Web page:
EU heads of state and government on Friday, at a summit in Brussels, demanded more sanctions against Belarus "as a matter of urgency" and want the European Commission to tweak rules governing borders to tackle "state-sponsored smuggling".

News in Brief

  1. Russia's anti-vax campaign backfired, EU says
  2. China angered as MEPs call for Taiwan talks
  3. Emissions from La Palma volcano reach Brussels
  4. Body of eighth victim of Belarus border-crisis found in river
  5. Report: Syrian bank fiddling currency to evade EU sanctions
  6. Nato adopts plan to counter new Russian threats
  7. Alleged killer of British MP 'felt affiliated' to IS
  8. Coronavirus: Belgium returns to 'red' zone

Analysis

Commissions's new migration pact still seeking 'landing zone'

Last October, the European Commission gave an optimistic outlook on the adoption of its migration and asylum pact. EU commission vice-president Margaritis Schinas said its pact on migration was lowering the landing gear - suggesting agreement was possible.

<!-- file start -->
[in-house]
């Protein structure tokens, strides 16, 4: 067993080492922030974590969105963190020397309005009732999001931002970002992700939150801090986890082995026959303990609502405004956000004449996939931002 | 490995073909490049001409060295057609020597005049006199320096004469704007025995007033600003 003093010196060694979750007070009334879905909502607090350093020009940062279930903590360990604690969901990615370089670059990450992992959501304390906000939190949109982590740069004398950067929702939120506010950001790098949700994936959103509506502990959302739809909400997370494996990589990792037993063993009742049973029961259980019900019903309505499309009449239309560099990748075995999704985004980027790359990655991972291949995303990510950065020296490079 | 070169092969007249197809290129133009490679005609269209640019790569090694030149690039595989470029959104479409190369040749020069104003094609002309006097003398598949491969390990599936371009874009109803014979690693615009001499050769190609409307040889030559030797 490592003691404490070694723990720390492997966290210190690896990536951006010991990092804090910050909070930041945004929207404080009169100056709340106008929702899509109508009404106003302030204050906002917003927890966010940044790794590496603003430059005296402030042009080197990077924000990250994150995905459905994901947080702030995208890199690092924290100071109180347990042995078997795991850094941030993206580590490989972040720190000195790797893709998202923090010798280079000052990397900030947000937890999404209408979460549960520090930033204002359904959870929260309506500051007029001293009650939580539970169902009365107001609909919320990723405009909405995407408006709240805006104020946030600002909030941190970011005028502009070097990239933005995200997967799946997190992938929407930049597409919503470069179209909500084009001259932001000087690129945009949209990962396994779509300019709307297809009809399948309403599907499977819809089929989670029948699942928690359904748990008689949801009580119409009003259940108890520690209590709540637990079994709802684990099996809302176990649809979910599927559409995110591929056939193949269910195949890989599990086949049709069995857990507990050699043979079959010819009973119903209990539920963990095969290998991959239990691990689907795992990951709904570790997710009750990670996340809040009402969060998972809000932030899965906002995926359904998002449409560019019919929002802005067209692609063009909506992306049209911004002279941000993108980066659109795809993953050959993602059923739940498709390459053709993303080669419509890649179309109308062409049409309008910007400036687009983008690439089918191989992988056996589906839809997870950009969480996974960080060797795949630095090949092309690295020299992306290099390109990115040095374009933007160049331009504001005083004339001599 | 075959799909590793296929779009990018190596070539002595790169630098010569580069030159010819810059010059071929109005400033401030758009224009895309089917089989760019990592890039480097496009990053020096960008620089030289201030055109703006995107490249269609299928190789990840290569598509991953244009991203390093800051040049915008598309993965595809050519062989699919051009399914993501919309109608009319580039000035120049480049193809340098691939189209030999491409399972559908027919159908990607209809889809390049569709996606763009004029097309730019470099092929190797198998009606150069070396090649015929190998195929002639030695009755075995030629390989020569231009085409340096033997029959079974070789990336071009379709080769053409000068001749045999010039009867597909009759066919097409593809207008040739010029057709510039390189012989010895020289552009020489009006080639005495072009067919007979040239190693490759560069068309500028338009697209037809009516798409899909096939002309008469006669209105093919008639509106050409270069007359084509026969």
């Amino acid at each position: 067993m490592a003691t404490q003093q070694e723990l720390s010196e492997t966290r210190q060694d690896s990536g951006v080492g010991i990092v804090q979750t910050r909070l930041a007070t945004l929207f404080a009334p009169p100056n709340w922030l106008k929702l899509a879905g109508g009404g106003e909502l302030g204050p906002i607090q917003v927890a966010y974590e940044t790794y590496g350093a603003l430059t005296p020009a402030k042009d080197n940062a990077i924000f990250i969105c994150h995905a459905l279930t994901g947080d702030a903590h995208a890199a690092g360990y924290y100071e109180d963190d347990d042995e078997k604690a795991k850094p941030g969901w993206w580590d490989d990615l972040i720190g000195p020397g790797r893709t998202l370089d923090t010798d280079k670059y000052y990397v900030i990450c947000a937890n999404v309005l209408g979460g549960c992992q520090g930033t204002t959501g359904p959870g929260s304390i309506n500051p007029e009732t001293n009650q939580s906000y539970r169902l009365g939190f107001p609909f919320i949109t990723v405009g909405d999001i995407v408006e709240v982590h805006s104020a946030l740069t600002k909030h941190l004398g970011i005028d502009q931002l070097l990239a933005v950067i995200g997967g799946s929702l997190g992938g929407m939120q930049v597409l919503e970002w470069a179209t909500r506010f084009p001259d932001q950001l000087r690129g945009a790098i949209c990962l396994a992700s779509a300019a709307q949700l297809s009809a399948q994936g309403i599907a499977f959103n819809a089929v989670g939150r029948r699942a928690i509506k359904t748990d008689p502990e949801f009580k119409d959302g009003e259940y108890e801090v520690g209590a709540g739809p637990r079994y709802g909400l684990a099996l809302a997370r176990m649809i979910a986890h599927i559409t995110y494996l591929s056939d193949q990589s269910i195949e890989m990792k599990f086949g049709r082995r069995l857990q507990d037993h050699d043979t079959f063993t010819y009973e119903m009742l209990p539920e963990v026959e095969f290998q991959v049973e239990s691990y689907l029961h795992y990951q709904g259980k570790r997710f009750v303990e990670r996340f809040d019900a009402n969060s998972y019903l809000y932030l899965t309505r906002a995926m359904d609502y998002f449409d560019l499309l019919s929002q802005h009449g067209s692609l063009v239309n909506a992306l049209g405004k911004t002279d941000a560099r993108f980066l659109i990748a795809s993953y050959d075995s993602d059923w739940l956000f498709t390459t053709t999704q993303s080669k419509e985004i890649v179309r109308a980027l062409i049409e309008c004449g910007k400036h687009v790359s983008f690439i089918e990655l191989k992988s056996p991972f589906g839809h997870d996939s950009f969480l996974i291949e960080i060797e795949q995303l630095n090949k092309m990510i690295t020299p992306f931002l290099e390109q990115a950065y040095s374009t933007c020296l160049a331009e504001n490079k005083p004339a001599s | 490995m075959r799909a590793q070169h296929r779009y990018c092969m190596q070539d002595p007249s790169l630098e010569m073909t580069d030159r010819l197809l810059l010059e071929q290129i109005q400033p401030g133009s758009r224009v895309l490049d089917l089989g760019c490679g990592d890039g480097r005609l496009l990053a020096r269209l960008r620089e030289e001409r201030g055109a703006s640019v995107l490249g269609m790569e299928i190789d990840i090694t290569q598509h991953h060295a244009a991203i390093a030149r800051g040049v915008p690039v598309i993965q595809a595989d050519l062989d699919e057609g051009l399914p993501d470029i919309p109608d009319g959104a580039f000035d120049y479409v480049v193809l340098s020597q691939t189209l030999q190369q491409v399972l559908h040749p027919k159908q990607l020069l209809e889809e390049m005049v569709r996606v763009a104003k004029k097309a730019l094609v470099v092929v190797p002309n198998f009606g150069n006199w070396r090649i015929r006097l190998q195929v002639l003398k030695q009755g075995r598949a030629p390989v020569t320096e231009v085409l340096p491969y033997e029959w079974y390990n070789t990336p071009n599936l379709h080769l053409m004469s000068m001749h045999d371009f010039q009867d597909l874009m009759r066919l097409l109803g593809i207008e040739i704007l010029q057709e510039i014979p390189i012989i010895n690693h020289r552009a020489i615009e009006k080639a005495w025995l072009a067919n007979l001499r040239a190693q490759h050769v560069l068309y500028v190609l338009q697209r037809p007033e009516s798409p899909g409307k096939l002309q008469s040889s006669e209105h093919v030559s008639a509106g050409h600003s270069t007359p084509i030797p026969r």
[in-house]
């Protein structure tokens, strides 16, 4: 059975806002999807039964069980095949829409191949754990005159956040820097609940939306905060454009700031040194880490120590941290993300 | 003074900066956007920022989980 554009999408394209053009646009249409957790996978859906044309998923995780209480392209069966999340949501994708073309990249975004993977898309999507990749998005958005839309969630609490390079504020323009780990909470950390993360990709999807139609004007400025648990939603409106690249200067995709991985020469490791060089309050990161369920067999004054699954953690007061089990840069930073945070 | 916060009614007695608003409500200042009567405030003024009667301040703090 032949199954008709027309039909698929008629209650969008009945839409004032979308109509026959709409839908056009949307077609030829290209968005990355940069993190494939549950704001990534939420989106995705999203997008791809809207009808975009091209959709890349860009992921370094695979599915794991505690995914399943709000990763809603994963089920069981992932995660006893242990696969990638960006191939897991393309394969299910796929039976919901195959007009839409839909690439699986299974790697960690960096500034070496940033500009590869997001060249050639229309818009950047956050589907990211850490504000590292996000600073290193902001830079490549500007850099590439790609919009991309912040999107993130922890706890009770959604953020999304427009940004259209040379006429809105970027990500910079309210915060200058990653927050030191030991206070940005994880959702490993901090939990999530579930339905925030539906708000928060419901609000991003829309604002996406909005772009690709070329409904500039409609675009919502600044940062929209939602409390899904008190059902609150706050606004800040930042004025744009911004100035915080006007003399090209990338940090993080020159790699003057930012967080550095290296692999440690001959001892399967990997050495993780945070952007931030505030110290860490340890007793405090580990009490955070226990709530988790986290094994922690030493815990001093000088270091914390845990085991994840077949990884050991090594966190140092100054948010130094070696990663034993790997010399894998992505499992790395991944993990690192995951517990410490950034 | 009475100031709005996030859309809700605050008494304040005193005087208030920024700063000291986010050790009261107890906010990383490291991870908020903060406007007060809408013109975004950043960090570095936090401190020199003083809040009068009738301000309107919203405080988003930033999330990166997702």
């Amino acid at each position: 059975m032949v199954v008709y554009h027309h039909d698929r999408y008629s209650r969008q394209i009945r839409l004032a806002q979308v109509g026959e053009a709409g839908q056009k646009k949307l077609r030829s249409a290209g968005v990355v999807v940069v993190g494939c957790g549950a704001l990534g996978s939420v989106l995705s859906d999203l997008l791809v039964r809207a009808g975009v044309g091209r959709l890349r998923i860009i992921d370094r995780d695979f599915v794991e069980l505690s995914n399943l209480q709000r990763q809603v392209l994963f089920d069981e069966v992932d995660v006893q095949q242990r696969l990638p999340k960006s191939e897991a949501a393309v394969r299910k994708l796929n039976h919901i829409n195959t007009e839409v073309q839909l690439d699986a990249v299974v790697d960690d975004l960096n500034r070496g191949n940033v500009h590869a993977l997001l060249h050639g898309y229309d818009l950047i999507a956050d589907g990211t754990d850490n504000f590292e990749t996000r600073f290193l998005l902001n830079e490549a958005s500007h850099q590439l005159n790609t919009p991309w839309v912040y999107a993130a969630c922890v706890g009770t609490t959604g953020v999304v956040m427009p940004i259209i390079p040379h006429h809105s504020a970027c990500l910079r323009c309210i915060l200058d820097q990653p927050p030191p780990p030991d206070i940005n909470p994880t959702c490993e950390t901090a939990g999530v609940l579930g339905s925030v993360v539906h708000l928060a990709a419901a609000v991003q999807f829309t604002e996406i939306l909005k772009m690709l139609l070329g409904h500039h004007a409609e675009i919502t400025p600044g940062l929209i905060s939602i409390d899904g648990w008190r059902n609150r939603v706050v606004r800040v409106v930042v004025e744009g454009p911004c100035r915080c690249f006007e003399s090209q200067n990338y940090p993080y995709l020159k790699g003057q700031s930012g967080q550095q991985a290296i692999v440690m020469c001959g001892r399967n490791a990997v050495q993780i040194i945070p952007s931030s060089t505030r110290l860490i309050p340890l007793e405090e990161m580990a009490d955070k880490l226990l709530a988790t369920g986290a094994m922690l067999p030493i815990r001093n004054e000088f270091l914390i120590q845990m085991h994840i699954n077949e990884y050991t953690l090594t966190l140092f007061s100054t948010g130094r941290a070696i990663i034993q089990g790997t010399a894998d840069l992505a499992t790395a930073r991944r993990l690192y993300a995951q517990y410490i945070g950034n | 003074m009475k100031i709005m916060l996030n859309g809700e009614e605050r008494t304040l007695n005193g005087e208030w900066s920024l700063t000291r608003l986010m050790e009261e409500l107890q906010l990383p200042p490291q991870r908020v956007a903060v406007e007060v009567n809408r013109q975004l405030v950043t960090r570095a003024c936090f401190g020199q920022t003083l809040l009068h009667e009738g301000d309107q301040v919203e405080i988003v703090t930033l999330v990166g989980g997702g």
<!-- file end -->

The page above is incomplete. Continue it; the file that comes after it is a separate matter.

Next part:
Stakeholders' Highlights

  1. Nordic Council of MinistersNew report reveals bad environmental habits
  2. Nordic Council of MinistersImproving the integration of young refugees
  3. Nordic Council of MinistersNATO Secretary General guest at the Session of the Nordic Council
  4. Nordic Council of MinistersCan you love whoever you want in care homes?
  5. Nordic Council of MinistersNineteen demands by Nordic young people to save biodiversity
  6. Nordic Council of MinistersSustainable public procurement is an effective way to achieve global goals

Latest News

  1. EU states want more Belarus sanctions
  2. Gas price spike exposes rift at EU summit
  3. Poland vows not to give into EU 'blackmail' at summit
  4. EU vows to uphold Paris climate ambition amid scientists' fears
  5. Commissions's new migration pact still seeking 'landing zone'
  6. Europe can't ignore Chinese encroachment in Ukraine
  7. Lithuania - where 'biodiversity funding' is cutting down trees
  8. Dutch lawyers take Frontex to EU court over pushbacks

Join EUobserver

Support quality EU news

Join us